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    A musical not for the faint of heart

    Stage west’s rendition of Roy Horniman’s novel, A Gentleman’s Guide to Love and Murder has brought

    murder and mayhem to the Calgary stage with an explosion of creative humour.

    This satire begins with an ensemble singing about how the performance is not for the faint of heart, how blood might spill, and if the audience is smart, they should depart.

    It is followed by the lead character Montague (Monty) Navarro, played by Sayer Roberts, finding out his real family history from a friend of his late mothers, Miss Shingle Played by Elizabeth Stepkowski-Tarhan.

    While going through his mother’s things Monty finds a box of returned unopened letters from his mother to various members of her family who had shunned her from the family after she married a not-so-wealthy man out of love rather than for his money.

    After reading the letters, Monty finds out he is eighth in line for an earldom in the well-off D’Ysquith family, which he believes the chances of him outliving his predecessors are slight.

    Monty embarks on a dark path to become the ninth Earl of Highhurst and win back the affection of his first real love who has eyes for someone else.

    Throughout the performance, Monty finds himself in a love triangle between two women after his true love Sibella Hallward, played by Kate Blackburn, weds a well-known man for his money.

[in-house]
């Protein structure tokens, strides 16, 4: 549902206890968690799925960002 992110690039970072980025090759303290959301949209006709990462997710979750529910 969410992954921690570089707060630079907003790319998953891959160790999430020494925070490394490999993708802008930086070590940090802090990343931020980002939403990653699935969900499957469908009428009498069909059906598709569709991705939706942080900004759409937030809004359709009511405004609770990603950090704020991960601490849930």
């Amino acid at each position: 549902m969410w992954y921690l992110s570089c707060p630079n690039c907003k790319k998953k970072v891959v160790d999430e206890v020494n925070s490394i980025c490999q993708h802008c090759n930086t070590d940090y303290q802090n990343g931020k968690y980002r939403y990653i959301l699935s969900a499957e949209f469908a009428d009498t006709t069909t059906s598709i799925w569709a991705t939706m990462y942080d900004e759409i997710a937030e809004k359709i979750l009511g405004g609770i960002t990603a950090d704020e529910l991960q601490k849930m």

As a result, Monty decides to marry his cousin Phoebe D’Ysquith played by Ellen Denny.

    This ultimately causes Sibella’s heart to break, as she is tired of her husband.

    In an attempt to win back Monty, Sibella is in the wrong place at the wrong time, when the current Earl of Highhurst dies unexpectedly during a dinner party.

    Both of Monty’s love interests are taken into questioning but are ultimately found not-guilty.

    Although the performance was quite serious, the crowd responded well to the over-the-top creative murder scenes including a freak skating accident, characters being poisoned, or being pushed off from the tops of towers.

    To break up the tension from all of the witty murder scenes, one-liners were made from all characters, and met with laughter and cheers from the audience.

    All of the performers were expectational, especially Tyler Murree who played various D’Ysquith family characters, who all died throughout the show.

    The set design was perfect, nothing felt out of place, the singing was terrific, and the crowd was entertained the entire night.

    This performance offered a unique night out and was made specifically for anyone who loves a witty satire or has a very-very dark sense of humour.

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